• resting state;
  • functional connectivity;
  • fMRI;
  • practice;
  • plasticity;
  • development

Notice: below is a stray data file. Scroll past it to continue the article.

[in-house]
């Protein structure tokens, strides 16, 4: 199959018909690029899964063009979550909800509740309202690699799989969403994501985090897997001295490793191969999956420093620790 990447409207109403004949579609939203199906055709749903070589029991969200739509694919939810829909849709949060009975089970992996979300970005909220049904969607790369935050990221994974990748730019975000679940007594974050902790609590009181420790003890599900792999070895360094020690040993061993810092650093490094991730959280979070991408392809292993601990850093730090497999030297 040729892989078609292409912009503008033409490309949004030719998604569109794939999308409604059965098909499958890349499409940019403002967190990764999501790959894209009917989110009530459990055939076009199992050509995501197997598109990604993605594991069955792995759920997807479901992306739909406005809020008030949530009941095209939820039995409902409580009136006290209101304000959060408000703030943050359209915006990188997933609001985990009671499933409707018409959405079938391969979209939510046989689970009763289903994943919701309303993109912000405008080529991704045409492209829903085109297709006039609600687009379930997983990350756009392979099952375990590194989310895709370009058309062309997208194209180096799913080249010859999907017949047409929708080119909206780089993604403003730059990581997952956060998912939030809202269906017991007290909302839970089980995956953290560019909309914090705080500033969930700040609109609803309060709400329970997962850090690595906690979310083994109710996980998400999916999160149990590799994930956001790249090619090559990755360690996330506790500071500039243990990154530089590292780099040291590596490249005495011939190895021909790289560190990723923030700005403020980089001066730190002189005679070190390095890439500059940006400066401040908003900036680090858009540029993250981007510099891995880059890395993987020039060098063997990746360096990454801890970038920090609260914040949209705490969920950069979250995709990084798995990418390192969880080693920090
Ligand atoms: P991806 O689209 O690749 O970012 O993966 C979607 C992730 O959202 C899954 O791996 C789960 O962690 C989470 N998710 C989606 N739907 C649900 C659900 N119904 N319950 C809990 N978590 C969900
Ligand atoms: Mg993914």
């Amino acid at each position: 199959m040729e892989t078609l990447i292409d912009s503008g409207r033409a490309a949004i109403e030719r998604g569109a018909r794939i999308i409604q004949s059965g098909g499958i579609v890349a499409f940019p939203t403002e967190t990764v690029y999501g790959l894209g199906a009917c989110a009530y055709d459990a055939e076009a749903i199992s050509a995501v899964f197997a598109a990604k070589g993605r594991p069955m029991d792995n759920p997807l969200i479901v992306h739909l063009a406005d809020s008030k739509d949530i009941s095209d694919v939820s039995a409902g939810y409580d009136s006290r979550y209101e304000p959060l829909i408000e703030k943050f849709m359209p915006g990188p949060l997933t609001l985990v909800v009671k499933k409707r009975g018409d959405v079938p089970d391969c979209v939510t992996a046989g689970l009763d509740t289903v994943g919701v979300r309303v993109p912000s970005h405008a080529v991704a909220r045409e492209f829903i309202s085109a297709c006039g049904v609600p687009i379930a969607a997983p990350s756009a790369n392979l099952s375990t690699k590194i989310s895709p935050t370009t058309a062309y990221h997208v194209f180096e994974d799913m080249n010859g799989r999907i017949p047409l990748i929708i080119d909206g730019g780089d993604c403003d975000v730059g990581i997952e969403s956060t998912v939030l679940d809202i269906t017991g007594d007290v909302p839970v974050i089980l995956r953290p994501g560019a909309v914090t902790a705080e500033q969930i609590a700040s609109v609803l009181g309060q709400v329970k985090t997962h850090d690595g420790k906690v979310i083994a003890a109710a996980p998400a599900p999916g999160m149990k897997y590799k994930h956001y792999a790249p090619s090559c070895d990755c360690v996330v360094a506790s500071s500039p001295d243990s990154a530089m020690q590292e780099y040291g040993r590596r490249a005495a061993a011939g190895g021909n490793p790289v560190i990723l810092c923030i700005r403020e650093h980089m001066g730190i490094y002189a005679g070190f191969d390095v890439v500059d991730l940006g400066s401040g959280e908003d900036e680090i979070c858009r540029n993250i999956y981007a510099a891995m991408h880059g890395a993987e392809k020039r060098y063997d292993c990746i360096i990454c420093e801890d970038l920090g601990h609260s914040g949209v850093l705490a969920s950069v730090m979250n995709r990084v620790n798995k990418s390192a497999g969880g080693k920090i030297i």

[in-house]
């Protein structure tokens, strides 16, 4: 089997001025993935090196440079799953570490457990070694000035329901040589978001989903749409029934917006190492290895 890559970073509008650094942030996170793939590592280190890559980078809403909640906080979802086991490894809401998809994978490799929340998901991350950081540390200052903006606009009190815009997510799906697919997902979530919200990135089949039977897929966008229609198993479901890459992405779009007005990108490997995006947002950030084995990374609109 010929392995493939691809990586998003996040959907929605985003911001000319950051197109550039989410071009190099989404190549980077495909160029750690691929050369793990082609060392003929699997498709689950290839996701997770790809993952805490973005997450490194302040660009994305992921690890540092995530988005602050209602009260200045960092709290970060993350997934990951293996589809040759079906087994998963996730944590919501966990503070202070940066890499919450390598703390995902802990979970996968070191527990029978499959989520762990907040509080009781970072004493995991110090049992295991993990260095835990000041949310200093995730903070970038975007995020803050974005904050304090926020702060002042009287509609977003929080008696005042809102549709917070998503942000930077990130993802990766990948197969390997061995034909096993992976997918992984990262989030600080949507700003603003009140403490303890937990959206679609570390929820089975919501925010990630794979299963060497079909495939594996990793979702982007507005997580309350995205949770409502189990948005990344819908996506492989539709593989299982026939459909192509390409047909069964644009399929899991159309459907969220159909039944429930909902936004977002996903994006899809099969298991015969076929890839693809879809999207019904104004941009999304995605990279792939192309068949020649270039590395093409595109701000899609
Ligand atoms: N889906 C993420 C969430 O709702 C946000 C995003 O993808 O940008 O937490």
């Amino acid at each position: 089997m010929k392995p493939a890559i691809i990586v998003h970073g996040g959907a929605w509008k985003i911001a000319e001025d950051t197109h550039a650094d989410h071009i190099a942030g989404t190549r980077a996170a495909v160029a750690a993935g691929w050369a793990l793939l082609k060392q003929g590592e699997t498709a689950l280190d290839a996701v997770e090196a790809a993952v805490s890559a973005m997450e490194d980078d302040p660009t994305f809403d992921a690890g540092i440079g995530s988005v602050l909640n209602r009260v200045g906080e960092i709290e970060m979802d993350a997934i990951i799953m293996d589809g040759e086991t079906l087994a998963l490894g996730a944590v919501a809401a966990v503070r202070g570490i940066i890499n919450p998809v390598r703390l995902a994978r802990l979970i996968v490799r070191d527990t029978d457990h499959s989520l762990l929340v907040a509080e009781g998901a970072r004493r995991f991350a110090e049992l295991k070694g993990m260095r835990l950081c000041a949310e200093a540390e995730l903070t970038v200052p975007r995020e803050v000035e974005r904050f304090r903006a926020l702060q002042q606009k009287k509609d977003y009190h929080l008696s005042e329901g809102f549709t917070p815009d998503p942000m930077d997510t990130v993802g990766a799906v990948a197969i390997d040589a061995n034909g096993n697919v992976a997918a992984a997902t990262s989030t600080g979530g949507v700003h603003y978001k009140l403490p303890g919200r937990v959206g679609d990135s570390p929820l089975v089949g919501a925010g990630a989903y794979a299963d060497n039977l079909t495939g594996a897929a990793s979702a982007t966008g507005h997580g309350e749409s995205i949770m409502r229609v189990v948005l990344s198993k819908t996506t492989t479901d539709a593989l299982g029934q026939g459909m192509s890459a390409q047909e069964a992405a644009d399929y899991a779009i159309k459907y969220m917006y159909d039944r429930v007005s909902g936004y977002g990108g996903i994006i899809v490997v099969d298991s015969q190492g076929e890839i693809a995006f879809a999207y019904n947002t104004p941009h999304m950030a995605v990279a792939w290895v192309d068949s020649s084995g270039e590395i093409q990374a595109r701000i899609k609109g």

Networks of functional connectivity are highly consistent across participants, suggesting that functional connectivity is for a large part predetermined. However, several studies have shown that functional connectivity may change depending on instructions or previous experience. In the present study, we investigated whether 6 weeks of practice with a working memory task changes functional connectivity during a resting period preceding the task. We focused on two task-relevant networks, the frontoparietal network and the default network, using seed regions in the right middle frontal gyrus (MFG) and the medial prefrontal cortex (PFC), respectively. After practice, young adults showed increased functional connectivity between the right MFG and other regions of the frontoparietal network, including bilateral superior frontal gyrus, paracingulate gyrus, and anterior cingulate cortex. In addition, they showed reduced functional connectivity between the medial PFC and right posterior middle temporal gyrus. Moreover, a regression with performance changes revealed a positive relation between performance increases and changes of frontoparietal connectivity, and a negative relation between performance increases and changes of default network connectivity. Next, to study whether experience-dependent effects would be different during development, we also examined practice effects in a pilot sample of 12-year-old children. No practice effects were found in this group, suggesting that practice-related changes of functional connectivity are age-dependent. Nevertheless, future studies with larger samples are necessary to confirm this hypothesis. Hum Brain Mapp, 2013. © 2011 Wiley Periodicals, Inc.